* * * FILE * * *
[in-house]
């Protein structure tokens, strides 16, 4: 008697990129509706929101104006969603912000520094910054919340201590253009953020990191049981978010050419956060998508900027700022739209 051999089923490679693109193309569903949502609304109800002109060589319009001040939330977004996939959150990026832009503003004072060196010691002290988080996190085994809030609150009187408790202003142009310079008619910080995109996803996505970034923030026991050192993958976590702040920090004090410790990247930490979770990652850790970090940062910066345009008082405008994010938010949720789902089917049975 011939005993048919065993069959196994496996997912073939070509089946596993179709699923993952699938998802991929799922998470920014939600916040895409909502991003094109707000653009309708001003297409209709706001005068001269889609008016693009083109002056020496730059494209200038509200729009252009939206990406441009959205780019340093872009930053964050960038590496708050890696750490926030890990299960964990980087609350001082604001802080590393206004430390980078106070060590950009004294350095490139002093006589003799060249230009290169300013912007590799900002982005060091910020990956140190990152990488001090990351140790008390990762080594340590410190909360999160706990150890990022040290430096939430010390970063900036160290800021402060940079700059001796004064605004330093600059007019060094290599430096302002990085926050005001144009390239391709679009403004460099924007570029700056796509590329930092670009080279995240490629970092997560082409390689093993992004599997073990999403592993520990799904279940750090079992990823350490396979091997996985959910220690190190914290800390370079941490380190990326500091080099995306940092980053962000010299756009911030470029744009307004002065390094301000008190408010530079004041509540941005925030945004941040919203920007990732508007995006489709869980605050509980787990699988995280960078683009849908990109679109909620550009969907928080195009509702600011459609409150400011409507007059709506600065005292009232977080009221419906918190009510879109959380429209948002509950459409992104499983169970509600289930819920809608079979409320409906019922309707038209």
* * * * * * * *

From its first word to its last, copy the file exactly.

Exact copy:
[in-house]
């Protein structure tokens, strides 16, 4: 008697990129509706929101104006969603912000520094910054919340201590253009953020990191049981978010050419956060998508900027700022739209 051999089923490679693109193309569903949502609304109800002109060589319009001040939330977004996939959150990026832009503003004072060196010691002290988080996190085994809030609150009187408790202003142009310079008619910080995109996803996505970034923030026991050192993958976590702040920090004090410790990247930490979770990652850790970090940062910066345009008082405008994010938010949720789902089917049975 011939005993048919065993069959196994496996997912073939070509089946596993179709699923993952699938998802991929799922998470920014939600916040895409909502991003094109707000653009309708001003297409209709706001005068001269889609008016693009083109002056020496730059494209200038509200729009252009939206990406441009959205780019340093872009930053964050960038590496708050890696750490926030890990299960964990980087609350001082604001802080590393206004430390980078106070060590950009004294350095490139002093006589003799060249230009290169300013912007590799900002982005060091910020990956140190990152990488001090990351140790008390990762080594340590410190909360999160706990150890990022040290430096939430010390970063900036160290800021402060940079700059001796004064605004330093600059007019060094290599430096302002990085926050005001144009390239391709679009403004460099924007570029700056796509590329930092670009080279995240490629970092997560082409390689093993992004599997073990999403592993520990799904279940750090079992990823350490396979091997996985959910220690190190914290800390370079941490380190990326500091080099995306940092980053962000010299756009911030470029744009307004002065390094301000008190408010530079004041509540941005925030945004941040919203920007990732508007995006489709869980605050509980787990699988995280960078683009849908990109679109909620550009969907928080195009509702600011459609409150400011409507007059709506600065005292009232977080009221419906918190009510879109959380429209948002509950459409992104499983169970509600289930819920809608079979409320409906019922309707038209």